Gadgets and Gizmos (India) - - MOBILES TRENDS -

There has been a sud­den rush to­wards hav­ing ad­di­tional cores in smart­phone pro­ces­sors. Till early last year, we were con­tent with a 1GHZ pro­ces­sor present in al­most ev­ery high-end phone. But CES 2011 saw phones with dual-core pro­ces­sors and at that time it­self the chip mak­ers shared their vi­sion of bring­ing in quad-core pro­ces­sors soon.

Ever since, things have been hap­pen­ing so fast that ev­ery­one is bound to be con­fused. So, let’s start with first un­der­stand­ing what these cores are all about.

Says Dr San­deep Sibal, Coun­try Man­ager and Vi­cePres­i­dent, busi­ness de­vel­op­ment, Qual­comm In­dia and South Asia: “When we talk about cores we need to clar­ify what we are dis­cussing. In most cases, when peo­ple talk about a quad-core pro­ces­sor, they are re­fer­ring to the num­ber of CPUS in the pro­ces­sor. But on a pure CPU level, clearly, with more CPU cores comes in­creased mo­bile pro­cess­ing per­for­mance. This ad­di­tional CPU per­for­mance cou­pled with other sys­tem com­po­nents such as the GPU, video and au­dio com­po­nents means you’ll see im­prove­ments such as crisper graph­ics, more vivid mo­bile gam­ing, faster Web brows­ing and over­all mul­ti­task­ing.”

Adds Vishal Dhu­par, Man­ag­ing Di­rec­tor-south Asia, NVIDIA: “De­sign­ing pro­ces­sors for mo­bile de­vices re­quires much more than sim­ply repli­cat­ing com­puter pro­ces­sor ar­chi­tec­ture and fit­ting it into a smaller form fac­tor. The re­sult­ing pro­ces­sor might phys­i­cally fit into a mo­bile de­vice but its power con­sump­tion would re­sult in a de­vice with a bat­tery life of min­utes.”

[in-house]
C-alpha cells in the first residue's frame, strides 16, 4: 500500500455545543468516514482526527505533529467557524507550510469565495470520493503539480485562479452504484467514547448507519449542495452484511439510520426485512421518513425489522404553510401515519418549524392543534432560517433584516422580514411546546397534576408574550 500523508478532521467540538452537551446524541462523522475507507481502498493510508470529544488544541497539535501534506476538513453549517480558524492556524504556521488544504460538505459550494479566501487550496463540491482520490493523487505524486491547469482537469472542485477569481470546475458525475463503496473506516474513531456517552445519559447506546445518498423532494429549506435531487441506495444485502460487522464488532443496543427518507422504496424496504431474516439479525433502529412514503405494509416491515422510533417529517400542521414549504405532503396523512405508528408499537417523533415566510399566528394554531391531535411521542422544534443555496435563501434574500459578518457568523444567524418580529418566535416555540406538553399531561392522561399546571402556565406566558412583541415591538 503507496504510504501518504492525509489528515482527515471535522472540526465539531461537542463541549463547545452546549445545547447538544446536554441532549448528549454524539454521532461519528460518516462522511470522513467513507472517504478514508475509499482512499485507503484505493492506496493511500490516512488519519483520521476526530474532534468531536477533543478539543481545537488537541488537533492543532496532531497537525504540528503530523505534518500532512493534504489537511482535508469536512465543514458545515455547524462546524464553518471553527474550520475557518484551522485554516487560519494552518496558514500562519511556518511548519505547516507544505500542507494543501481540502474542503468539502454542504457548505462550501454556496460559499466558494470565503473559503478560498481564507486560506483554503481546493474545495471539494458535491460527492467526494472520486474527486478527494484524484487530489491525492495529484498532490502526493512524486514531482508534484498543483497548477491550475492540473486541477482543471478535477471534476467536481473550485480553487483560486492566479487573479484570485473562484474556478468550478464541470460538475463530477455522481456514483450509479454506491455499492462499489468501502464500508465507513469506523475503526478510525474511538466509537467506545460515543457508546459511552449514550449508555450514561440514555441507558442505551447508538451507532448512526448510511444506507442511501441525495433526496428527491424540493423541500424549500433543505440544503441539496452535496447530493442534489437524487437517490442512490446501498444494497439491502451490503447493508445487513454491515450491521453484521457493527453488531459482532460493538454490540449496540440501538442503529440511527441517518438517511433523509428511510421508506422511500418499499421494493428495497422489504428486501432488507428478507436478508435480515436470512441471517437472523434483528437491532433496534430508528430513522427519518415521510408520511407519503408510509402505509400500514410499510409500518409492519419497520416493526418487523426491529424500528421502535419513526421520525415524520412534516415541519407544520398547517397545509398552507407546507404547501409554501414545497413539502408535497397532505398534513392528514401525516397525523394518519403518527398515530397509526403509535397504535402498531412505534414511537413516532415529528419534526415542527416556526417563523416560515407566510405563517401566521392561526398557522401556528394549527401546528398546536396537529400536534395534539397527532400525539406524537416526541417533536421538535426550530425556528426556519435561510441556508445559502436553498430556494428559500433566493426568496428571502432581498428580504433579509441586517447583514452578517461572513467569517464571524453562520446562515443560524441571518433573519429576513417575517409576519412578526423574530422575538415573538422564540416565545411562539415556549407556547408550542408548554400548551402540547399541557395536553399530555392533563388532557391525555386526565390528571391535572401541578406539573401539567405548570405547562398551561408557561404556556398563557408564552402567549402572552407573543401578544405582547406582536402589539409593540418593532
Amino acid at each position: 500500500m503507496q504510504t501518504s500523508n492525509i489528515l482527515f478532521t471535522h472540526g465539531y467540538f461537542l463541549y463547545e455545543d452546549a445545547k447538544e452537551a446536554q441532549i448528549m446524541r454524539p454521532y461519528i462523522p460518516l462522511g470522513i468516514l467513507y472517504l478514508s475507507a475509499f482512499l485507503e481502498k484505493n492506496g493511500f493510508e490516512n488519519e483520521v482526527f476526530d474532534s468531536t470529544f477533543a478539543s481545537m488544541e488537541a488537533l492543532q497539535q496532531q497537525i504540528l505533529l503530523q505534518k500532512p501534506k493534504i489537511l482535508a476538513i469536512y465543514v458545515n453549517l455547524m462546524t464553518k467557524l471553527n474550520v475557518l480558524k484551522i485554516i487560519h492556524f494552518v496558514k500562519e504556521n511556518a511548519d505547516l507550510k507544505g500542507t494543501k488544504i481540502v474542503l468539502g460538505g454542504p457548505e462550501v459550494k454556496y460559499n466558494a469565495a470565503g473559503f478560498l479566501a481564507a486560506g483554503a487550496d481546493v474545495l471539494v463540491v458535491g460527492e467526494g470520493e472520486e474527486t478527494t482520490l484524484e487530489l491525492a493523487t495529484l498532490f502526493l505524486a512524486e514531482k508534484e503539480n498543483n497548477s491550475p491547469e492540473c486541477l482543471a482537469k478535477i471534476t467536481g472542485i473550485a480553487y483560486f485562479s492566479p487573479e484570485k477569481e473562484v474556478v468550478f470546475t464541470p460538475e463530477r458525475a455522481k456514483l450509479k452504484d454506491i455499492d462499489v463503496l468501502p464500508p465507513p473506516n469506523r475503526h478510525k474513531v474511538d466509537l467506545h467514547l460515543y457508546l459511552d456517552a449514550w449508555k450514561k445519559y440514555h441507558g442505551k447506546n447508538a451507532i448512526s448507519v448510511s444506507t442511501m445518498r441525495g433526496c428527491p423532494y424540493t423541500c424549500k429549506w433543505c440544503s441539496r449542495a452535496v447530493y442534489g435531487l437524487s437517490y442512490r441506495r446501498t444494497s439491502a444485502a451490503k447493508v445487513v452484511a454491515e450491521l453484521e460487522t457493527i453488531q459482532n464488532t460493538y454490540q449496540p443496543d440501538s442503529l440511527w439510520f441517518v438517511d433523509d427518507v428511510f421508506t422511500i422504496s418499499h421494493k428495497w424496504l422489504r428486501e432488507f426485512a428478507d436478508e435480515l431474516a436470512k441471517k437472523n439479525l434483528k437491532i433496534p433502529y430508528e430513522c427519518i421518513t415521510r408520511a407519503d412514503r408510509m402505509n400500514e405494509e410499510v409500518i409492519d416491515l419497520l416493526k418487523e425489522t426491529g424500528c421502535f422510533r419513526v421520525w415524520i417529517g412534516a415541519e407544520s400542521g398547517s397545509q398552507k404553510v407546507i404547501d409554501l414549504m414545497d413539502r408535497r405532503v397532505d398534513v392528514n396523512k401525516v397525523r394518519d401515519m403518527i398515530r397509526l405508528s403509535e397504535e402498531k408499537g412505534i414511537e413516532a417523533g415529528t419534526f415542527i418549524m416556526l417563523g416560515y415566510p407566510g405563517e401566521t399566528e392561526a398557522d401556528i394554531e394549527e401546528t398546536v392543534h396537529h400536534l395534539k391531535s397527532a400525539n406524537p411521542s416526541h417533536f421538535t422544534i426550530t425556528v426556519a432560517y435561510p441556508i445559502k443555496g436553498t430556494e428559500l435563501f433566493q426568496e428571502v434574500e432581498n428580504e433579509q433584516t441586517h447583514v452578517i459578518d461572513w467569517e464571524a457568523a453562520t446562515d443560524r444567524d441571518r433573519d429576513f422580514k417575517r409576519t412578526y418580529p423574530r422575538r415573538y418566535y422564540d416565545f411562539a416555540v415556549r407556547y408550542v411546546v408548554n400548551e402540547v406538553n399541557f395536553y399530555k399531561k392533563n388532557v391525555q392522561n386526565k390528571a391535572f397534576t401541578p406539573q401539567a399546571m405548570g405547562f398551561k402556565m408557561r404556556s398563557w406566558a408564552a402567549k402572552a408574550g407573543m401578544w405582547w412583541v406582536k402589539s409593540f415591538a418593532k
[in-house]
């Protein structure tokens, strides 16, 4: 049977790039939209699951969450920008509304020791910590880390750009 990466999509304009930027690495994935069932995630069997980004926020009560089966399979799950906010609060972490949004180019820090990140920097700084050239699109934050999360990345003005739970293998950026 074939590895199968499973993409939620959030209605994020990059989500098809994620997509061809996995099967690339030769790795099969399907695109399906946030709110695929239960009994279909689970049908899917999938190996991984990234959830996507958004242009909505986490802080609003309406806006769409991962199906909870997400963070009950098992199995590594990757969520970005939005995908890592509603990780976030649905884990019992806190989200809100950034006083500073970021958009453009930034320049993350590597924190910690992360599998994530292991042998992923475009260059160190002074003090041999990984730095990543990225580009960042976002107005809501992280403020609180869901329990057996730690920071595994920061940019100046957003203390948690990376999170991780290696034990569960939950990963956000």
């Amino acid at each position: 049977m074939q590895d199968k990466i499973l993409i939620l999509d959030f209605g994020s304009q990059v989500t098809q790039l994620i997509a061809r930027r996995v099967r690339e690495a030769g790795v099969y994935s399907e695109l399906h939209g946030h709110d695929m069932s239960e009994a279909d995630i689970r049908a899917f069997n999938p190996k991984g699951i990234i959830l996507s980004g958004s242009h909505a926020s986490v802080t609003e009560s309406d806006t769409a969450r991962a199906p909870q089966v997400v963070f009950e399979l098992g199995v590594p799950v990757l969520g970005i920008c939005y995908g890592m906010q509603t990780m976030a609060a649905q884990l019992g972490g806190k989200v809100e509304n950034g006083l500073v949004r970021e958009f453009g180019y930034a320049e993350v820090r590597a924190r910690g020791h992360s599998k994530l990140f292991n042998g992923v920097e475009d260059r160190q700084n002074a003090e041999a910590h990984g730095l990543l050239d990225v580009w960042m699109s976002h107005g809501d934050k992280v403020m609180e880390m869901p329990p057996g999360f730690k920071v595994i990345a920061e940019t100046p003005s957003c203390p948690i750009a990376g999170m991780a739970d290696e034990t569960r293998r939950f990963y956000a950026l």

As a re­sult, both chip mak­ers have in­tro­duced chips with quad-cores that are be­ing used by all big brands. The Te­gra 3 from NVIDIA is used in most of the top-end smart­phones an­nounced so far. As a multi-core CPU is able to al­lo­cate work­load across its cores, each pro­ces­sor core runs at a lower fre­quency and voltage. This means, each core con­sumes sig­nif­i­cantly lower power and of­fers much higher per­for­mance per watt com­pared to a sin­gle-core pro­ces­sor.

The NVIDIA Te­gra 3 comes with a fifth core in a quad­core ar­chi­tec­ture to han­dle less in­ten­sive tasks like up­dat­ing Twit­ter and Face­book, ac­cess­ing emails, mak­ing calls, send­ing text mes­sages and more. These ac­tiv­i­ties

do not re­quire sig­nif­i­cant CPU pro­cess­ing power.

When more de­mand­ing chores are car­ried out, such as stream­ing videos, play­ing Hd-qual­ity games or au­dio play­back, the other four cores are au­to­mat­i­cally called upon to make their ca­pa­bil­i­ties show.

On the other hand, Qual­comm’s Snap­dragon APQ8064 is a sys­tem on chip that in­cludes four Krait CPUS in ad­di­tion to a GPU, video and au­dio hard­ware and host of other ad­vanced tech­nol­ogy com­po­nents. The com­pany has in­te­grated all the ad­vanced tech­nol­ogy com­po­nents into one fully in­te­grated sys­tem on chip that re­sults in bet­ter over­all per­for­mance at lower power.

How­ever, at the mo­ment, we don’t have any smart­phone on Snap­dragon’s quad-core chipset.

While the in­creas­ing num­ber of cores in the pro­ces­sors will en­hance the over­all per­for­mance of the de­vice, there aren’t many apps around that can fully utilise the horse­power pro­vided by these.

To some­what rem­edy the sit­u­a­tion, NVIDIA has de­vel­oped a Te­gra Zone, ex­clu­sive for Te­gra de­vices, with op­ti­mised apps and games.

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